By Bernard Hickey
Committing heresy is unfortunately becoming more common in the world of central banking.
The world's most important central banks are printing money like there's no tomorrow.
Interest rates in the world's biggest economies have been near 0% for almost four years and look like staying that way for another four years.
Central bankers are increasingly thinking about how their policies are being offset or are working in partnership with governments to fund their spending.
The old days of central banks being able to stand aside from governments and run policy independently are ending.
In the rest of the world they are having to 'get down and dirty' and talk and act in concert with governments over how to run economies and banking systems.
Yet here in New Zealand the belief that the Reserve Bank should be utterly independent appears a non-negotiable.
Even Labour, the Greens and New Zealand First are not suggesting the Reserve Bank should be stripped of its independence. They want to change the Reserve Bank Act and set a different set of monetary policy targets for an independent Reserve Bank Governor to pursue, but ultimately they want to keep their hands off the day to day running of the Reserve Bank.
Many would say that is a good thing, regardless of the state of the economy. A whole generation of bureaucrats and policymakers who are now in their 50s and 60s will immediately point me back to the bad old days when the Prime Minister and the Finance Minister, Robert Muldoon, ruled both fiscal and monetary policy with an iron fist.
And it's true, an independent central bank using one tool, the official cash rate, to target one target, inflation, seemed to keep things simple and pure in the days when inflation had to be beaten and there was room for the central move interest rates up and down.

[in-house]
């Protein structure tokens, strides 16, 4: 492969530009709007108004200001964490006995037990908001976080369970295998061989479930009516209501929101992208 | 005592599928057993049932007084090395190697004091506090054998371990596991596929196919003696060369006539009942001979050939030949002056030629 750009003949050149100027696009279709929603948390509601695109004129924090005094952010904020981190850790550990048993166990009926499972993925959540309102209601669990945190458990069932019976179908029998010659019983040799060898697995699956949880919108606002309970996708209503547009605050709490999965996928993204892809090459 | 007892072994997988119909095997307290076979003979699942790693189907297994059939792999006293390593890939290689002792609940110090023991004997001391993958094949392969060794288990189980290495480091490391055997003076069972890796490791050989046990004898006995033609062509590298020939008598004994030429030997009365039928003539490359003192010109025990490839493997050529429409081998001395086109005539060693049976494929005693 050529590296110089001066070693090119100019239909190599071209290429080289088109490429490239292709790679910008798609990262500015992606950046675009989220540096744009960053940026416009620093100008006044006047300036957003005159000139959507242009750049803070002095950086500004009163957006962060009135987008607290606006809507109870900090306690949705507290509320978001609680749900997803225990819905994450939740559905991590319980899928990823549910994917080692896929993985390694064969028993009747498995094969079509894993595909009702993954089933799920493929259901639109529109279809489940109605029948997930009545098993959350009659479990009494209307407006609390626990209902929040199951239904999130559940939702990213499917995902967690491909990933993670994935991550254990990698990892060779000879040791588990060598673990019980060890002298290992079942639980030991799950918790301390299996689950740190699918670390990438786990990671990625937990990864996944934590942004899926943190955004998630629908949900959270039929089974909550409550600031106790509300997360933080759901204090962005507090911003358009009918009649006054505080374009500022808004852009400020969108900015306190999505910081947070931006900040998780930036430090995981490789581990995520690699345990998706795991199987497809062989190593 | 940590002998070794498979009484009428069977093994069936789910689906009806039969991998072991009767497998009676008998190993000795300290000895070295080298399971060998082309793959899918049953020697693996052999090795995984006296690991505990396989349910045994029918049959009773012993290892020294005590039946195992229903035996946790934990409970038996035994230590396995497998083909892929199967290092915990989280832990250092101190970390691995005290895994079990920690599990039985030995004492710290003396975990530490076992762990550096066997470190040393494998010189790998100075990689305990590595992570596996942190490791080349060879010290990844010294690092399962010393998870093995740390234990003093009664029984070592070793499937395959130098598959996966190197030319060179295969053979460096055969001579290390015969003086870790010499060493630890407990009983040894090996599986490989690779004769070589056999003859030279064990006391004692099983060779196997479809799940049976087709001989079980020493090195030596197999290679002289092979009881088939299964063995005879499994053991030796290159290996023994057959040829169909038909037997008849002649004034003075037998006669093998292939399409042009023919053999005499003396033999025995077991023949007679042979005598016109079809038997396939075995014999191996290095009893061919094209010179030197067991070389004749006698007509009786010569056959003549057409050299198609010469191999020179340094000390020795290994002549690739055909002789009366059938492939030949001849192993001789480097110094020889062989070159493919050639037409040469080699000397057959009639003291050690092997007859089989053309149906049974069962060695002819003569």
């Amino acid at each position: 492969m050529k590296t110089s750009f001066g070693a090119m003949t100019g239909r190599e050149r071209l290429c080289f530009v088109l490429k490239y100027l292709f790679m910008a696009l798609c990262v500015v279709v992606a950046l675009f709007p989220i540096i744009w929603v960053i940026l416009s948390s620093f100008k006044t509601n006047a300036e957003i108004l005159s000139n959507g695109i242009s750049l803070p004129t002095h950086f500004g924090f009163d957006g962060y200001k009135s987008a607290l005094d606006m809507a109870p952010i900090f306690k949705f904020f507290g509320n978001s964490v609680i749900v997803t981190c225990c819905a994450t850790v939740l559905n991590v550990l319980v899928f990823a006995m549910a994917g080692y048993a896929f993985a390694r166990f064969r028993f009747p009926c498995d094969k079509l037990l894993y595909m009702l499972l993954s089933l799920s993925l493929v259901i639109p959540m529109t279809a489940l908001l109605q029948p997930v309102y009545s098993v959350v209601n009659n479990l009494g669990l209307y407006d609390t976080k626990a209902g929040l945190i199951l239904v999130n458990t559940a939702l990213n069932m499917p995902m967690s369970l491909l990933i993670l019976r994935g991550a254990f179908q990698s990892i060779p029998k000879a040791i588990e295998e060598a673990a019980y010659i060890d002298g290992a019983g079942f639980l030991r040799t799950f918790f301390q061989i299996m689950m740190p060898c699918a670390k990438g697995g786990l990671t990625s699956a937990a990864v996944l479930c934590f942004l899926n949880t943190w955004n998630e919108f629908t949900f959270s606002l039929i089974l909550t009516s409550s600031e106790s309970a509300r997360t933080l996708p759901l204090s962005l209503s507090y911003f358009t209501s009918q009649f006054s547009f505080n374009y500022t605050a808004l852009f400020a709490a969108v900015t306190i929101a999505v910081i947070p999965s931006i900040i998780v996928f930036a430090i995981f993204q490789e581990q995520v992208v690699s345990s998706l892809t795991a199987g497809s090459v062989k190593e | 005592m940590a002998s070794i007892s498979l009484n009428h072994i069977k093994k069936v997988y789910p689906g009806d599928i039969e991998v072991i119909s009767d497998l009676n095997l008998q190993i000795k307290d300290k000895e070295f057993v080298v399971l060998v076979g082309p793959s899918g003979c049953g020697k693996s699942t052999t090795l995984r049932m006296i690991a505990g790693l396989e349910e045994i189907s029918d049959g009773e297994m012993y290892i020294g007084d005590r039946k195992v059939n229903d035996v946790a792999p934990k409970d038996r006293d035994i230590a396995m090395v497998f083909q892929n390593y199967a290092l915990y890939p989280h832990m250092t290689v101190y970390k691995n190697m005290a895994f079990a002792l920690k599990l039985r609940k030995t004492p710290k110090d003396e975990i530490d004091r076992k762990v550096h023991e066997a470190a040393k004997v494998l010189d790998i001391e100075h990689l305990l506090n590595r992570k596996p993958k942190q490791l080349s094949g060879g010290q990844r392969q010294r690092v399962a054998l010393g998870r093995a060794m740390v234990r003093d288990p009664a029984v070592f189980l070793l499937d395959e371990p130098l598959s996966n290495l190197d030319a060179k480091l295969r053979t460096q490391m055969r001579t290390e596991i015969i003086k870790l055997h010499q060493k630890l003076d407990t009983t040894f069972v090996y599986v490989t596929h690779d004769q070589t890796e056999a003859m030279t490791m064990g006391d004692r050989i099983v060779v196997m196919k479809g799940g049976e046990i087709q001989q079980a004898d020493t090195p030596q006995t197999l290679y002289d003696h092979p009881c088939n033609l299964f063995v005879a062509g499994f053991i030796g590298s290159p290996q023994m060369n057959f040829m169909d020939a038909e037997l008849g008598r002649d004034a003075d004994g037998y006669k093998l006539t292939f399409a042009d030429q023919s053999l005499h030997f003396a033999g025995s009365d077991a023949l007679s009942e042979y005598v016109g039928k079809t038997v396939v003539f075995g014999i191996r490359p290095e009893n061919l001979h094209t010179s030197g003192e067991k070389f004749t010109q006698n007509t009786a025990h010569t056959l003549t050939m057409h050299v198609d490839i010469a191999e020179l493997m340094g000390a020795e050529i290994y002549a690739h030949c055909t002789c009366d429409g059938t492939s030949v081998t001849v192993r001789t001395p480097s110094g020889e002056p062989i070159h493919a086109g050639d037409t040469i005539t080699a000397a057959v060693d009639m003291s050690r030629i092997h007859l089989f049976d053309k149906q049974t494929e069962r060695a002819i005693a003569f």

But what happens when interest rates hit the 'zero bound' and central banks have to start using unconventional measures such as government bond buying, often referred to as Quantitative Easing?
Central banks then become much more directly involved in fiscal policy, either in the form of financing it directly by lending to the government, or by repressing interest rates to help governments fund their deficits.
New Zealand is wee way away from the zero bound, but not that far.
This week the Reserve Bank of Australia cut its official cash rate, Business NZ called for new Reserve Bank Governor Graeme Wheeler to cut our Official Cash Rate from its current record low 2.5% and financial markets started pricing in a 0.25% cut over the next 12 months.
As the global economy slows and the developed world struggles to deal with an ageing population and widening wealth inequalities we may get to that zero bound sooner than we think.
So it's worth then thinking about how our central bank would operate when it has to muddy its waters with those of fiscal policy. A combined Fiscal-Monetary policy commission to better coordinate RBNZ and Government activity has already been suggested at a Treasury conference last year.
The final Rubicon to cross is independence itself.
It's time to think the unthinkable. Just like all the other inthinkables we've had to think about since the Global Financial Crisis erupted four years ago and shattered the myth that orthodox economic policy actually made the economy more sustainable and stable.
This piece first appeared in the Herald on Sunday. It is used here with permission.